In our work, the Forest Service will be keeping these three emphasis areas in mind: climate change, water, and kids. You helped shape these issues and you are a critical part of what will ultimately be our success. These issues are daunting and cross-cutting. It will take strong partnerships, and I ask you to think about how we might work together in these three areas. As you break out into your action teams, please know that the Forest Service stands ready to work with you all to take action on these important emphasis areas.


I am delighted to have Jim Bedwell, our Director of Recreation, Heritage and Volunteers, here with me. We are thrilled with the success of our More Kids in the Woods effort, and I want Jim to tell you what’s in store for the year ahead.


Speaker: Jim Bedwell, Director of Recreation & Heritage Resources, Forest Service


Thanks, Gail. Last year, along with the Directors of Conservation Education, Wildlife and Fish and Civil Rights, I led the implementation of our “More Kids in the Woods Challenge Cost Share” program. Working with children is certainly not new for the Forest Service; but, the increased interest in the health and well-being of our children has created new momentum and energy for providing outdoor recreation opportunities for young people. Our goal, is that they, like all of you develop an intimate connection with nature that lasts a lifetime. In 2007, we created a $1.5 Million dollar program that did just this, and we will do even more with user groups and the private sector in 2008. We have just issued a call for proposals for "More Kids in the Woods II" and I invite you to work through our local units on submitting projects.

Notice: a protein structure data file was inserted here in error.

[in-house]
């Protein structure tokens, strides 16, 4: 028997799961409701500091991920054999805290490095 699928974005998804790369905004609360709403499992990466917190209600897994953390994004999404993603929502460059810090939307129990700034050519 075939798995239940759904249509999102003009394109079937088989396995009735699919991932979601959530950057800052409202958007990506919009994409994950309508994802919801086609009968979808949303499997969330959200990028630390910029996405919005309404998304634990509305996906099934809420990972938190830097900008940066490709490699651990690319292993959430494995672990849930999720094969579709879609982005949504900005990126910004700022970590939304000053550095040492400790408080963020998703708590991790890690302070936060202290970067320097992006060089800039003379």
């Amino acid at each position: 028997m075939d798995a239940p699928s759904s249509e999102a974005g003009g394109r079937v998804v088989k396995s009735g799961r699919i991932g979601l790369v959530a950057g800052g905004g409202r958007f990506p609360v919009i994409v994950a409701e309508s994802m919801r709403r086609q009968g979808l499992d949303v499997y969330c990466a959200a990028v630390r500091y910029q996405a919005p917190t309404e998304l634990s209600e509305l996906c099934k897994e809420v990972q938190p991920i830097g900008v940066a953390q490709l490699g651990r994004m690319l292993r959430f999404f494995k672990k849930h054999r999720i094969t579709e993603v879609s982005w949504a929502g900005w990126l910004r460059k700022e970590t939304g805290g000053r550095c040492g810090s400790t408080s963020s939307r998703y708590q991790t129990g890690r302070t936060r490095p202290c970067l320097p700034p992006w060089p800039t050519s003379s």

We are also looking forward to participating in a National Get Outdoors Day as part of Great Outdoors Month: Reaching out to new and first time users by making it easy and fun for them to visit their public lands. The Forest Service is also looking for ways to support a national education and outreach effort to raise awareness and visitation to public lands. We hope to work with you all in doing this.


Thanks Derrick and all the participants for another relevant and motivational gathering and look forward to this year's results. We appreciate the strong tradition of action that comes from all Partners Outdoors gatherings. I wish I was there to enjoy the Wasatch Cache National Forest by going skiing, snowshoeing or snowmobiling with all of you tomorrow.



US Forest Service
Last modified March 29, 2013